The tax laws enacted in the last couple of years contain important income tax and information reporting provisions that are effective for the first time in 2011. To inform you of what’s new in the tax rules, here’s a summary of the key tax changes for 2011, broken down into three categories: Personal Income Taxes, Retirement Plan Changes, and Tax Changes for Businesses and Investors. l.
Personal Income Taxes
Payroll tax holiday in place. Employees will pay only 4.2% (instead of the usual 6.2%) OASDI (Social Security) tax on compensation received during 2011 up to $106,800 (the wage base for 2011). Similarly, for tax years beginning in 2011, self-employed persons will pay only 10.4% Social Security self-employment taxes on self-employment income up to $106,800. In either case, the maximum savings for 2011 will be $2,136 (2% of $106,800) per taxpayer. If both spouses earn at least as much as the wage base, the maximum savings will be $4,272.
Stricter rules apply to energy saving home improvements. You can claim a tax credit for energy saving home improvements you make this year, but stricter rules apply for 2011 than for 2010. You can only claim a 10% credit for qualified energy property placed in service in 2011 up to a $500 lifetime limit (with no more than $200 from windows and skylights). What’s more, the credit you claim for any year can’t exceed $500 less the total of the credits you claimed for all earlier tax years ending after Dec. 31, 2005. The amount you claim for windows and skylights in a year can’t exceed $200 less the total of the credits you claimed for these items in all earlier tax years ending after Dec. 31, 2005. The credit is equal to the sum of: (1) 10% of the amount you pay or incur for qualified energy efficient improvements (such as insulation, exterior windows or doors that meet certain energy efficient standards) installed during the year, and (2) the amount of the residential energy property expenses you paid or incurred during the year.
The credit for residential energy property expenses can’t exceed: (A) $50 for an advanced main circulating fan; (B) $150 for any qualified natural gas, propane, or hot water boiler; and (C) $300 for any item of energy efficient property (advanced types of energy saving equipment, such as electric heat pumps, meeting specific energy efficient standards).
Partial annuitization of annuity contracts. When you receive non-retirement-plan annuity payments from an annuity contract, part of each payment is a tax-free recovery of your basis (cost of the annuity contract for tax purposes), and part is a taxable distribution of earnings. For amounts received in tax years beginning after Dec. 31, 2010, taxpayers may partially annuitize such an annuity (or endowment, or life insurance) contract. If you receive an annuity for a period of 10 years or more, or over one or more lives, under any portion of an annuity, endowment, or life insurance contract, then that portion is treated as a separate contract for annuity taxation purposes. The net effect is that the annuitized portion is treated as a separate contract, and each annuity payment from that portion is partially a tax-free recovery of basis and partially a taxable distribution of earnings. Absent this rule, the payments might have been treated as coming out of income before recovery of any basis. The portion of the contract that is not annuitized is also treated as a separate contract and will continue to earn income on a tax-deferred basis.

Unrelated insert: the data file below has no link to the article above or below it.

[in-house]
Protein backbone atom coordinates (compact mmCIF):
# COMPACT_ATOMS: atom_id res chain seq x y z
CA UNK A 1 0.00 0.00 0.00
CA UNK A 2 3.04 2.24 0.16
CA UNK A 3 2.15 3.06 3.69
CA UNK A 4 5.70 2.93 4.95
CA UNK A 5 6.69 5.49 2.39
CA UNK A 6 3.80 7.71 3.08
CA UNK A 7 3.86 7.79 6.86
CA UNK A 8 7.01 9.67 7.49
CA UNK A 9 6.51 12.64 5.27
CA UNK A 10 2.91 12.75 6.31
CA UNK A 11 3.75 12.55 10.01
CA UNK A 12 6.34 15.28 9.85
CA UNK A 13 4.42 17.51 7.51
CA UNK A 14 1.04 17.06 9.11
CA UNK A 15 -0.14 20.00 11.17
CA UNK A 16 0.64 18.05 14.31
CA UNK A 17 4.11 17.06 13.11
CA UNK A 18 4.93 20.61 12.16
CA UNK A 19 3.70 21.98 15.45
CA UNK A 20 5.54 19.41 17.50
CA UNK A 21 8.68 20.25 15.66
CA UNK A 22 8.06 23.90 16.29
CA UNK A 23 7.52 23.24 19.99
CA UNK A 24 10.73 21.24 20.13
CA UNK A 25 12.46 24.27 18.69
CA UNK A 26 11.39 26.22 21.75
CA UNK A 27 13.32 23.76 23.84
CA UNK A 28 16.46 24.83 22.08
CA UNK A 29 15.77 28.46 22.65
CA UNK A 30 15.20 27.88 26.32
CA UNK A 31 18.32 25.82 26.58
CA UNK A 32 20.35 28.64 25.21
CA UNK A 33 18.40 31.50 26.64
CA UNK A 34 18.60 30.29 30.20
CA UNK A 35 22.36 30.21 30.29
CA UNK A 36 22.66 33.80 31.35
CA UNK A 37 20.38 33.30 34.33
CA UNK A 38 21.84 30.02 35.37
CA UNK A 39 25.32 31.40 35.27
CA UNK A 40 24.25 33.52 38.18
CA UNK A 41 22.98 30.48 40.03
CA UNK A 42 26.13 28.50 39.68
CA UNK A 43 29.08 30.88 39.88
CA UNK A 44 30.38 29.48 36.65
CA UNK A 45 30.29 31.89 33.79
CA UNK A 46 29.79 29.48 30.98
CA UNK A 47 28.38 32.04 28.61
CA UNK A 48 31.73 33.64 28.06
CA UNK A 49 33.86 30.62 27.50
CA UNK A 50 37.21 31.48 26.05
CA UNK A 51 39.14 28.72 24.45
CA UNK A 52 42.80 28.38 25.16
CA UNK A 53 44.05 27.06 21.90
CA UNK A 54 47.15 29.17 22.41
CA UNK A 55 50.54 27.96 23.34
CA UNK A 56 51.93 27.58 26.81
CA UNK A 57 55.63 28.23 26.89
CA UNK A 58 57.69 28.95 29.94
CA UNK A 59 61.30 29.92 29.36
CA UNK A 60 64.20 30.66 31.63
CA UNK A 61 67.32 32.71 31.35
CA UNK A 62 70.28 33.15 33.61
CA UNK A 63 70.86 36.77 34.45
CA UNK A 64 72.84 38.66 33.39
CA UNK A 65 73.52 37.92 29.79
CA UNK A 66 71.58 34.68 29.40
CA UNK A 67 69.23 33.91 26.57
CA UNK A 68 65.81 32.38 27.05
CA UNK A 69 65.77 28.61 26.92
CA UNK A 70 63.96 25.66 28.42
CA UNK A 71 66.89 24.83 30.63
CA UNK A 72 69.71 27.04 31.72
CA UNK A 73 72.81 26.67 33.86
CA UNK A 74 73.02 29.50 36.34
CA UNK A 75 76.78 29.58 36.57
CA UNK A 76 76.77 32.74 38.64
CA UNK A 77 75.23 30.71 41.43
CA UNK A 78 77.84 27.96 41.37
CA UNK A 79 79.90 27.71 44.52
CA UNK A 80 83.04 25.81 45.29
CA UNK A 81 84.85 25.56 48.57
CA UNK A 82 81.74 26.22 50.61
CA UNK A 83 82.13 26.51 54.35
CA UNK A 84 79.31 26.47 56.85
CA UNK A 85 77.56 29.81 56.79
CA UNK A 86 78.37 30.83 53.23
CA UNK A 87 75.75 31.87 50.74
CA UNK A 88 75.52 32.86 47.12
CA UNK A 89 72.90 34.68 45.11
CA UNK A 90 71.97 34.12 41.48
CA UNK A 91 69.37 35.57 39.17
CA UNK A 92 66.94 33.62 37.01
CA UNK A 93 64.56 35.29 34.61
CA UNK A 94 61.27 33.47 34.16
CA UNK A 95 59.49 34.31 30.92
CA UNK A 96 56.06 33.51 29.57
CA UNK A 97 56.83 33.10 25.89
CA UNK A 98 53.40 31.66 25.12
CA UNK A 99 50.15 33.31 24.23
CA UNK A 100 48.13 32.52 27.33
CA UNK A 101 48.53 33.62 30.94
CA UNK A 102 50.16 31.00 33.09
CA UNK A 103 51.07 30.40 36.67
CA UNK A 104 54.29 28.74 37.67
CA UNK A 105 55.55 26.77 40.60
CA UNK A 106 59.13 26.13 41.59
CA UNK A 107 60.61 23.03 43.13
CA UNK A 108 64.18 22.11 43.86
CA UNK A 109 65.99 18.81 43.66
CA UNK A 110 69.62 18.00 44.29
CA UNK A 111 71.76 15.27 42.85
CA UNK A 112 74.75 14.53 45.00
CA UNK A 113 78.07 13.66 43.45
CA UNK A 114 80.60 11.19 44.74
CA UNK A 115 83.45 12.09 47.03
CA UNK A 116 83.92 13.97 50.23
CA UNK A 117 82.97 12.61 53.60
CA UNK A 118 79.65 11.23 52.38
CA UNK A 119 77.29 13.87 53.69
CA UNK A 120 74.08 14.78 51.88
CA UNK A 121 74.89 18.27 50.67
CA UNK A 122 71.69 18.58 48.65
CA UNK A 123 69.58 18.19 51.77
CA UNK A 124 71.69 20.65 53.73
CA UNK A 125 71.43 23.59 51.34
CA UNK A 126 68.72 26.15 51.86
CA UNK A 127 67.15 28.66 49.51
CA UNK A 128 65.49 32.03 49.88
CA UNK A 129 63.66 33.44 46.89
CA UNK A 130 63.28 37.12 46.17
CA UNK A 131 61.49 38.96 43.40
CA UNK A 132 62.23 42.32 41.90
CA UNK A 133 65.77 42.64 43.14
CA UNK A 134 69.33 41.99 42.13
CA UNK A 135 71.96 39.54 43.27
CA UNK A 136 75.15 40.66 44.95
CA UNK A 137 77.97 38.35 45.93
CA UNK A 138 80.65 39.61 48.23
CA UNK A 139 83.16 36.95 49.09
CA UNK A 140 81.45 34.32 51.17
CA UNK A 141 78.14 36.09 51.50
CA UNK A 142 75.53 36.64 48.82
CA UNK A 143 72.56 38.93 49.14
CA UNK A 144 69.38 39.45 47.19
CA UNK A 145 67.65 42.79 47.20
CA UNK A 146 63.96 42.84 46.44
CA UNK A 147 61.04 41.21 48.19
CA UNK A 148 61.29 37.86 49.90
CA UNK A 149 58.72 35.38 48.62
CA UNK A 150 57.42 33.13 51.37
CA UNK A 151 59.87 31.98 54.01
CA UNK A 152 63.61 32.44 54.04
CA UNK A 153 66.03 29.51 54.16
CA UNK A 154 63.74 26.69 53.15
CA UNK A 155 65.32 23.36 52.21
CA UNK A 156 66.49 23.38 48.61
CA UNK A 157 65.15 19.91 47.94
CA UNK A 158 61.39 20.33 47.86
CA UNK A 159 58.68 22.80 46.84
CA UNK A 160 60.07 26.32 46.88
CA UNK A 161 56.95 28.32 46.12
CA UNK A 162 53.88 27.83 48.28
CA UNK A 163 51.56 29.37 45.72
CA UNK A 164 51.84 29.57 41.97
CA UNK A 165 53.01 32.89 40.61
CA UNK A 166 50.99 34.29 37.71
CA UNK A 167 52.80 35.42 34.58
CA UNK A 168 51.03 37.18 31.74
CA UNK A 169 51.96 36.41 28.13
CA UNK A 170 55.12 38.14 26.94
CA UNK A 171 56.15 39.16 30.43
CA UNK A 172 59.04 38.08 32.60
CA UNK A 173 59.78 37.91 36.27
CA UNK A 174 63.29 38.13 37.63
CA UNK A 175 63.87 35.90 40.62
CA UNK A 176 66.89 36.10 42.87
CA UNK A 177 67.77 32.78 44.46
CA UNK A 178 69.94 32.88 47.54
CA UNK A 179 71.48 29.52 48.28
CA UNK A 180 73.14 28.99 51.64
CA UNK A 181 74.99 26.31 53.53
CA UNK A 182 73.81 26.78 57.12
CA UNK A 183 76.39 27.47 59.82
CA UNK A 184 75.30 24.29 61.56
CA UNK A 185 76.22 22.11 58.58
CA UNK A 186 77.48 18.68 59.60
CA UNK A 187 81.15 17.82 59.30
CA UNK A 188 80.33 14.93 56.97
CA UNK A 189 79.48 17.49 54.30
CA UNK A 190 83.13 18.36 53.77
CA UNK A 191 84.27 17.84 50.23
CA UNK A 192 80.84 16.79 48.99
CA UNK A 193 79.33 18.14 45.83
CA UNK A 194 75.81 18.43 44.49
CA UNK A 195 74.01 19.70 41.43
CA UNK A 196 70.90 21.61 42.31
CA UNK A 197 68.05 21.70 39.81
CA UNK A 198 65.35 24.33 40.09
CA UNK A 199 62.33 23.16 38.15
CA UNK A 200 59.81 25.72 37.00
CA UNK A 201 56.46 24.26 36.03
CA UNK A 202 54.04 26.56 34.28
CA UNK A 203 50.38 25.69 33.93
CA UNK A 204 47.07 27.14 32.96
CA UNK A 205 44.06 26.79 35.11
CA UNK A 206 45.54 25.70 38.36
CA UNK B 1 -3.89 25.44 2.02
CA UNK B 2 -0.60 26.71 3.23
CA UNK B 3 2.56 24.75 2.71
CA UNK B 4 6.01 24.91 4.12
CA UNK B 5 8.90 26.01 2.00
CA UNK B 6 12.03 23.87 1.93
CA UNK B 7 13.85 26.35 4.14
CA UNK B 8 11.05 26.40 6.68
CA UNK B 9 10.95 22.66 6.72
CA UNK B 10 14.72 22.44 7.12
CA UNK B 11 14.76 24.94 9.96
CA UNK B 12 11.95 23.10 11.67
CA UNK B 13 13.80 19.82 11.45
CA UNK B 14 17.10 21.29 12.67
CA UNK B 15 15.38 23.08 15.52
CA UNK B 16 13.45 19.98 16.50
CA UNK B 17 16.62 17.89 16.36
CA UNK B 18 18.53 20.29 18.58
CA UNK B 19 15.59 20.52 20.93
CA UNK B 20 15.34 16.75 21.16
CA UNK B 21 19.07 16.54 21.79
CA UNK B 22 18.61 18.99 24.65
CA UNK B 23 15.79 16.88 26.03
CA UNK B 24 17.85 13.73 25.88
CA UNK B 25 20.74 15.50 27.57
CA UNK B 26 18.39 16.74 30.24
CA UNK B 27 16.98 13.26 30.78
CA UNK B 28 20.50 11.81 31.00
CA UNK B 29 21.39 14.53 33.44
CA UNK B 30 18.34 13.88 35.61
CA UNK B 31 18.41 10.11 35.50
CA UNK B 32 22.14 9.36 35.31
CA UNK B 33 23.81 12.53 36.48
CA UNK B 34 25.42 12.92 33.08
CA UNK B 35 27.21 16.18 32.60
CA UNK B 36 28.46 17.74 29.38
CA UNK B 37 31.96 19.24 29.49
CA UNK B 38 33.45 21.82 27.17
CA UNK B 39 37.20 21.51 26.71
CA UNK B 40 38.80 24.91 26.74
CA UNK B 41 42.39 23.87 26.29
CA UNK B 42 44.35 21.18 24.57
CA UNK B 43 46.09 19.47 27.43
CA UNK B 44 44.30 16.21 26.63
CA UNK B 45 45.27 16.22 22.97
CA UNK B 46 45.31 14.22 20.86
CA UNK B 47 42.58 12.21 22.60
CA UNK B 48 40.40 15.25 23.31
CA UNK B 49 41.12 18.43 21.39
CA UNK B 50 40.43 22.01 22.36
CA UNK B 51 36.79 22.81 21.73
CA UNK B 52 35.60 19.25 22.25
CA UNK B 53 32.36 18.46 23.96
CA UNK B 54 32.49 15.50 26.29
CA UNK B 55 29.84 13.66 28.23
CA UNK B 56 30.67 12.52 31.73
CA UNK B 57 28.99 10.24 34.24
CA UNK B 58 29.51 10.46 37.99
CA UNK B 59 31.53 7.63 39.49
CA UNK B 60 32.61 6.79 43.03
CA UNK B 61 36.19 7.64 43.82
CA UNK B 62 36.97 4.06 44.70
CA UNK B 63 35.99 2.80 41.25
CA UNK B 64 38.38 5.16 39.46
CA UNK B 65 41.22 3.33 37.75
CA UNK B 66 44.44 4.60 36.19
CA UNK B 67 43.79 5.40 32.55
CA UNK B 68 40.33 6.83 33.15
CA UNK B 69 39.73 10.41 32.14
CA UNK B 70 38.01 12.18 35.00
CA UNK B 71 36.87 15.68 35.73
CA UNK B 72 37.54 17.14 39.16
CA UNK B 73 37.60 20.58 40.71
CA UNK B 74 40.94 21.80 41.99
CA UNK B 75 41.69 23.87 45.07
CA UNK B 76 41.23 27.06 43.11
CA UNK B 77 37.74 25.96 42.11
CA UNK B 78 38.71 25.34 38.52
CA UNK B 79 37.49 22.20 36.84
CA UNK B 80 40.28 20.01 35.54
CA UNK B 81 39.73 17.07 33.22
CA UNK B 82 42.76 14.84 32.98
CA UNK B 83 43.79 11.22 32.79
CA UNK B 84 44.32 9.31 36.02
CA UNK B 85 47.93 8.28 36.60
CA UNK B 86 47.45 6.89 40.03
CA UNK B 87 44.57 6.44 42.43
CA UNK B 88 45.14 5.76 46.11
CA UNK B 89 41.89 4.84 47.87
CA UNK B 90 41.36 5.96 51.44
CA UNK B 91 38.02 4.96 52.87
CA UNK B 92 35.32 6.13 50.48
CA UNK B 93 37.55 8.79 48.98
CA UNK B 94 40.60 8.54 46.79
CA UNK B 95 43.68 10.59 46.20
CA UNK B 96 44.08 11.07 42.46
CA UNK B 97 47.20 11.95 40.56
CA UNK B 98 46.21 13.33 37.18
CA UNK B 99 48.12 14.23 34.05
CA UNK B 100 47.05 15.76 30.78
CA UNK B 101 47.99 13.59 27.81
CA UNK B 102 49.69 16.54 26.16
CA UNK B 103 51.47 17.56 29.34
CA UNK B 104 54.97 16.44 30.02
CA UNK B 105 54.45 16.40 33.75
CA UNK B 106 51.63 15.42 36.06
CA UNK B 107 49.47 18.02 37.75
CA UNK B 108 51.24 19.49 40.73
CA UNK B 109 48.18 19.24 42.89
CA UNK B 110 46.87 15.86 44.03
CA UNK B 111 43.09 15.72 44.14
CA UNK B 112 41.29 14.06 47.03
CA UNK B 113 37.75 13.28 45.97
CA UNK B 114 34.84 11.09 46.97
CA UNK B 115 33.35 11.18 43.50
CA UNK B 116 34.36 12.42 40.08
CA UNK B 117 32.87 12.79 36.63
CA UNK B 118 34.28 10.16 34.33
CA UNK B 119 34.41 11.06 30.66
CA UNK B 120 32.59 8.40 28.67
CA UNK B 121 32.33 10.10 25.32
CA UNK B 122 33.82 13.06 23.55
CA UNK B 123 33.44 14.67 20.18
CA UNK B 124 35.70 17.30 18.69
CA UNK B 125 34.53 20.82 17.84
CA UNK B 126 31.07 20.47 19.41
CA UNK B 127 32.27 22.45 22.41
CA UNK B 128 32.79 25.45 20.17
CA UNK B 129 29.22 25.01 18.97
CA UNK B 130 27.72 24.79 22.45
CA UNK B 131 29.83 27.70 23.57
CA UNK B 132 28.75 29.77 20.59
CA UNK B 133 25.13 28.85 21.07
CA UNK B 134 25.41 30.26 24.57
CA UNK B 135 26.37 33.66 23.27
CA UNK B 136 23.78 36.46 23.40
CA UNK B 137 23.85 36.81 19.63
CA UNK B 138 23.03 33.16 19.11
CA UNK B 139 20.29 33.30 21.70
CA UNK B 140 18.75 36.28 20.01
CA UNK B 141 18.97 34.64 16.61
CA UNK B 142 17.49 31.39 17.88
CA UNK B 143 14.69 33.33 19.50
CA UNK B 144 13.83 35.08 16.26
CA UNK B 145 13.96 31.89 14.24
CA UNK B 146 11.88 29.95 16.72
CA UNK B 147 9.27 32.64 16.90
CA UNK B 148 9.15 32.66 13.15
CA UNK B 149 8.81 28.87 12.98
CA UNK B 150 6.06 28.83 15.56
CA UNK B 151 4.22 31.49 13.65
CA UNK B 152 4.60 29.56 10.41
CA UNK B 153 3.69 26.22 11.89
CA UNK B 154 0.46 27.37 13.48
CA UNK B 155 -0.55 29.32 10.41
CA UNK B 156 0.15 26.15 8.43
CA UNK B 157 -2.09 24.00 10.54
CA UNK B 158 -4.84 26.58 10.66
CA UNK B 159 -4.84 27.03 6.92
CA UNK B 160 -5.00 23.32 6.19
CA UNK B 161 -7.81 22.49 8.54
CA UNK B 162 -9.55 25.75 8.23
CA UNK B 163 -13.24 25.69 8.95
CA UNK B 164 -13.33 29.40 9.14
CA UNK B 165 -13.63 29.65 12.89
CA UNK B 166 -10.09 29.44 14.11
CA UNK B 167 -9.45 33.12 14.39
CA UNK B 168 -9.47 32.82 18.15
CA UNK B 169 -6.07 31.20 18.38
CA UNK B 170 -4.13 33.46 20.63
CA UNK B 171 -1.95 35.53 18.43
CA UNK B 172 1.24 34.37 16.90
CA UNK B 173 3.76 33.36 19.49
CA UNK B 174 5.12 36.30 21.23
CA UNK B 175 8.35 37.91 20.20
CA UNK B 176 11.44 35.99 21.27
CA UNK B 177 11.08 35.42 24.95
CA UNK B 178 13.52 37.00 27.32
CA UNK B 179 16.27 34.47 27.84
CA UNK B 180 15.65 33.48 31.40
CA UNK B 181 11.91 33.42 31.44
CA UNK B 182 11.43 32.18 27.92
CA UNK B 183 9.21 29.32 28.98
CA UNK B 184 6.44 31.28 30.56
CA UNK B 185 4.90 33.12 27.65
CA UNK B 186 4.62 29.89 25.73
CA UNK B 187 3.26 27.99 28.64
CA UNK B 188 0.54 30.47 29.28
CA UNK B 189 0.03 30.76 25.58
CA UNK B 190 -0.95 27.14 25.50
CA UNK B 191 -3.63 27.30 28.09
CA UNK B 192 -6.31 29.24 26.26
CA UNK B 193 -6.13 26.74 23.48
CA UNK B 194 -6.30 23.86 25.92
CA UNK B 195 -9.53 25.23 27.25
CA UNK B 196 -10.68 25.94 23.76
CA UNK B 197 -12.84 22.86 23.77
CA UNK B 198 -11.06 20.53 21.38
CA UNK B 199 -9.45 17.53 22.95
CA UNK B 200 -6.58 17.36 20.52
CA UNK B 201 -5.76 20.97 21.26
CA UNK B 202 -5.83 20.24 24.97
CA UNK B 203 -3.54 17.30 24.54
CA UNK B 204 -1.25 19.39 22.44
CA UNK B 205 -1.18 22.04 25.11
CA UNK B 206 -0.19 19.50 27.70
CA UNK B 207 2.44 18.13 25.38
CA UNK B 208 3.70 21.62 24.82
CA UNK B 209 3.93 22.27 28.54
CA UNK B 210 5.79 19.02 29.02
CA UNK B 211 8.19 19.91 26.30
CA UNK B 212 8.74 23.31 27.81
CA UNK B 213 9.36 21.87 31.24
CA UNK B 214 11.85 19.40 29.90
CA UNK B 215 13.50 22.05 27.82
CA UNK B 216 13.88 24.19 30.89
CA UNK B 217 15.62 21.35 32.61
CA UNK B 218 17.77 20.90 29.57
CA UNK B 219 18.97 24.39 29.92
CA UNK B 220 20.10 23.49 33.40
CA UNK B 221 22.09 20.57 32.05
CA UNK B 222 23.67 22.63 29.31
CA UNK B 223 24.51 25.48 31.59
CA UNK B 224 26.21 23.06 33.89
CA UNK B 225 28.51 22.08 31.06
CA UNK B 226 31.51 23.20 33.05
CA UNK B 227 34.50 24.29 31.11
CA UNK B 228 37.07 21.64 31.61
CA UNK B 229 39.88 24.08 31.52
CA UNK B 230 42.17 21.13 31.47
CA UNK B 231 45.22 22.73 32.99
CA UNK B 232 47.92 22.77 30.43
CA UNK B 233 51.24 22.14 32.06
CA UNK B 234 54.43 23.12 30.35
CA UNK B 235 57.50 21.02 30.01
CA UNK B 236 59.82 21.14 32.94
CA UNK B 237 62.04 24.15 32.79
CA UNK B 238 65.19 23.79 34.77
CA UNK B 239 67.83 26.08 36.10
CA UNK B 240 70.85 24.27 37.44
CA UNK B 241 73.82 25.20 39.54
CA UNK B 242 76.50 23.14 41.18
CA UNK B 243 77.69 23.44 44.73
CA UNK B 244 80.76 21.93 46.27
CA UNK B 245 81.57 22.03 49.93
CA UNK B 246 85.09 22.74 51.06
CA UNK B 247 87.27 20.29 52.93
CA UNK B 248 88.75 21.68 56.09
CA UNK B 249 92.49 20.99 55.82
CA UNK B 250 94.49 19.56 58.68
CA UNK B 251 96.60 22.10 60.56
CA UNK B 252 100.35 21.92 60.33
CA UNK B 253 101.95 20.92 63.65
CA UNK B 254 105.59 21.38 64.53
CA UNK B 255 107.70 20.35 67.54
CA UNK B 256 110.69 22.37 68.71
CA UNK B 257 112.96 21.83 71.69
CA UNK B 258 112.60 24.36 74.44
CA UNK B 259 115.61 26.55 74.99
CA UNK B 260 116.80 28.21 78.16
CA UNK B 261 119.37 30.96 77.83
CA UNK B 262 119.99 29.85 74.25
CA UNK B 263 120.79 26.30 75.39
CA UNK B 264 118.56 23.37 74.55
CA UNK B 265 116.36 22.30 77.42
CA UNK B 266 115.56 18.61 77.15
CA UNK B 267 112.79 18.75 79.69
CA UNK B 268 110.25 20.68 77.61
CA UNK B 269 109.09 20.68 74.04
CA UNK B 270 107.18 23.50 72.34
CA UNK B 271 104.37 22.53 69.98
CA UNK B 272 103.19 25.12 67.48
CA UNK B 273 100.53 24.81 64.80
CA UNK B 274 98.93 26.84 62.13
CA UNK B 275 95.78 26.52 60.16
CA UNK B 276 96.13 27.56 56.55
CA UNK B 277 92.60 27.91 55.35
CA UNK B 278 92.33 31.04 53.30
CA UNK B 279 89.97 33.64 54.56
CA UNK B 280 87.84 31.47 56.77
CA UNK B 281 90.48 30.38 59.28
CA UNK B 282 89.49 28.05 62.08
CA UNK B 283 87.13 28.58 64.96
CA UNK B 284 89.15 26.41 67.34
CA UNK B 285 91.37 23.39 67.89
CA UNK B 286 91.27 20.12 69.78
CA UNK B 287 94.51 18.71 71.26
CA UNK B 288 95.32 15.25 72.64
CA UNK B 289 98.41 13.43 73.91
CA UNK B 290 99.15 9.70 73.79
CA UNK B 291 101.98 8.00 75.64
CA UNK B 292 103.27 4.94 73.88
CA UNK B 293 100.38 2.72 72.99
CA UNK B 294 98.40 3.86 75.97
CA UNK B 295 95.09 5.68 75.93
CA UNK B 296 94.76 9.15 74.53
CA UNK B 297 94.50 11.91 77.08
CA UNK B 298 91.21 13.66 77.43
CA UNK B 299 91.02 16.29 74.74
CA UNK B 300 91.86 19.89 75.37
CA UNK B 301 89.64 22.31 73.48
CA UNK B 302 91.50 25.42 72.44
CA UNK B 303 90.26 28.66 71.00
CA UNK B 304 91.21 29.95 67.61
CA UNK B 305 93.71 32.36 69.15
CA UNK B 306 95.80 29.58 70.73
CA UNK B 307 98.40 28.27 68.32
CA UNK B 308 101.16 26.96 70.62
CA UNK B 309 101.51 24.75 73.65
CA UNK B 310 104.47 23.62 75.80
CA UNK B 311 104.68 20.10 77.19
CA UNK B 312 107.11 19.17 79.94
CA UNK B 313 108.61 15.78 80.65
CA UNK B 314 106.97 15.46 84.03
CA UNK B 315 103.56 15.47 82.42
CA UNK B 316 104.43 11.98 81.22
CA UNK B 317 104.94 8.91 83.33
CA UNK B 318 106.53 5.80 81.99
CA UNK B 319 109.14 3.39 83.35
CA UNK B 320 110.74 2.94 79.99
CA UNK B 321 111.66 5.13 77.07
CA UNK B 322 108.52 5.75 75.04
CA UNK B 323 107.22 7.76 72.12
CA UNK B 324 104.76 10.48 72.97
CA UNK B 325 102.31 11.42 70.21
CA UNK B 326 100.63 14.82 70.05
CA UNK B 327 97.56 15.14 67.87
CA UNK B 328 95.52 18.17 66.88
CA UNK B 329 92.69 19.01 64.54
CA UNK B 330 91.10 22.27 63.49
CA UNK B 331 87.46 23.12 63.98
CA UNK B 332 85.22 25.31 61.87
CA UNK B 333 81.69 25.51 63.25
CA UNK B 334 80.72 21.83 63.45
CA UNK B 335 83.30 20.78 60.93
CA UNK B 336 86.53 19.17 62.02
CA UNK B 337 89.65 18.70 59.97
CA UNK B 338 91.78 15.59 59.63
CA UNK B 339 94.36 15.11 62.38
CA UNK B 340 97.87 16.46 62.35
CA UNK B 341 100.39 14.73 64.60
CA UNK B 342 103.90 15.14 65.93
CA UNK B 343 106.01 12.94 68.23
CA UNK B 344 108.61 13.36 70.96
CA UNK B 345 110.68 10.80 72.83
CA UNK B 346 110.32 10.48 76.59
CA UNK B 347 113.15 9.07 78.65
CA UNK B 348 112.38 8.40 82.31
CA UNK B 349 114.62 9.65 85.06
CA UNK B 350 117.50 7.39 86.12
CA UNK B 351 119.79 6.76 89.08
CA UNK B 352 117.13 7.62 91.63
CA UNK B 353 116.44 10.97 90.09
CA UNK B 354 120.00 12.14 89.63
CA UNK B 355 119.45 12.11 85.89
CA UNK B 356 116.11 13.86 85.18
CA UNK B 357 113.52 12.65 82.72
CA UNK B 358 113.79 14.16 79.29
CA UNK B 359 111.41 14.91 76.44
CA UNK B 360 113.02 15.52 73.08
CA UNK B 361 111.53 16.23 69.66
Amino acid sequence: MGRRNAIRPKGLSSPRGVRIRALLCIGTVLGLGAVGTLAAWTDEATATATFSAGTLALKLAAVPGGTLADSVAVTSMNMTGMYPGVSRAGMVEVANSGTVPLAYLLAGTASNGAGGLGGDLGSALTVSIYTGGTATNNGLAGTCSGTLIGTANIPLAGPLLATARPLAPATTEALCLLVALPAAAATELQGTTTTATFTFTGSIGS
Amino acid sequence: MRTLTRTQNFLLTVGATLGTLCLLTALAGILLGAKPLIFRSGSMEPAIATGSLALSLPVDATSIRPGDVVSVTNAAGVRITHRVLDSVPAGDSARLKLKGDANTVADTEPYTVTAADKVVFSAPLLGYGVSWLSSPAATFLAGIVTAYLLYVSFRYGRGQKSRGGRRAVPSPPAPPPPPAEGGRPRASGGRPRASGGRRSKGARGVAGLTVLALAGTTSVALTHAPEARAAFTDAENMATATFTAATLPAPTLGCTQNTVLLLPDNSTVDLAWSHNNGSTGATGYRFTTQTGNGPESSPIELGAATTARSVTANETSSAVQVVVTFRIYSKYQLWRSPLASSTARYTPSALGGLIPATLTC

Restricted definition of medicine for health plan reimbursements. Beginning this year, the cost of over-the-counter medicines can’t be reimbursed with excludible income through a health flexible spending arrangement (FSA), health reimbursement account (HRA), health savings account (HSA), or Archer MSA (medical savings account), unless the medicine is prescribed by a doctor or is insulin. This new rule applies to amounts paid after 2010. However, it does not apply to amounts paid in 2011 for medicines or drugs bought before Jan. 1, 2011. Also, for distributions after 2010, the additional tax on distributions from an HSA that are not used for qualified medical expenses increases from 10% to 20% of the disbursed amount, and the additional tax on distributions from an Archer MSA that are not used for qualified medical expenses increases from 15% to 20% of the disbursed amount.
Retirement Plan Changes
Small employers may establish "simple cafeteria plans." For years beginning after Dec. 31, 2010, small employers (those having an average of 100 or fewer employees on business days during either of the two preceding years) may provide employees with a "simple cafeteria plan." An employer that uses this type of plan gets a safe harbor from the nondiscrimination requirements for cafeteria plans as well as from the nondiscrimination requirements for certain types of qualified benefits offered under a cafeteria plan, including group term life insurance, benefits under a self-insured medical expense reimbursement plan, and benefits under a dependent care assistance program.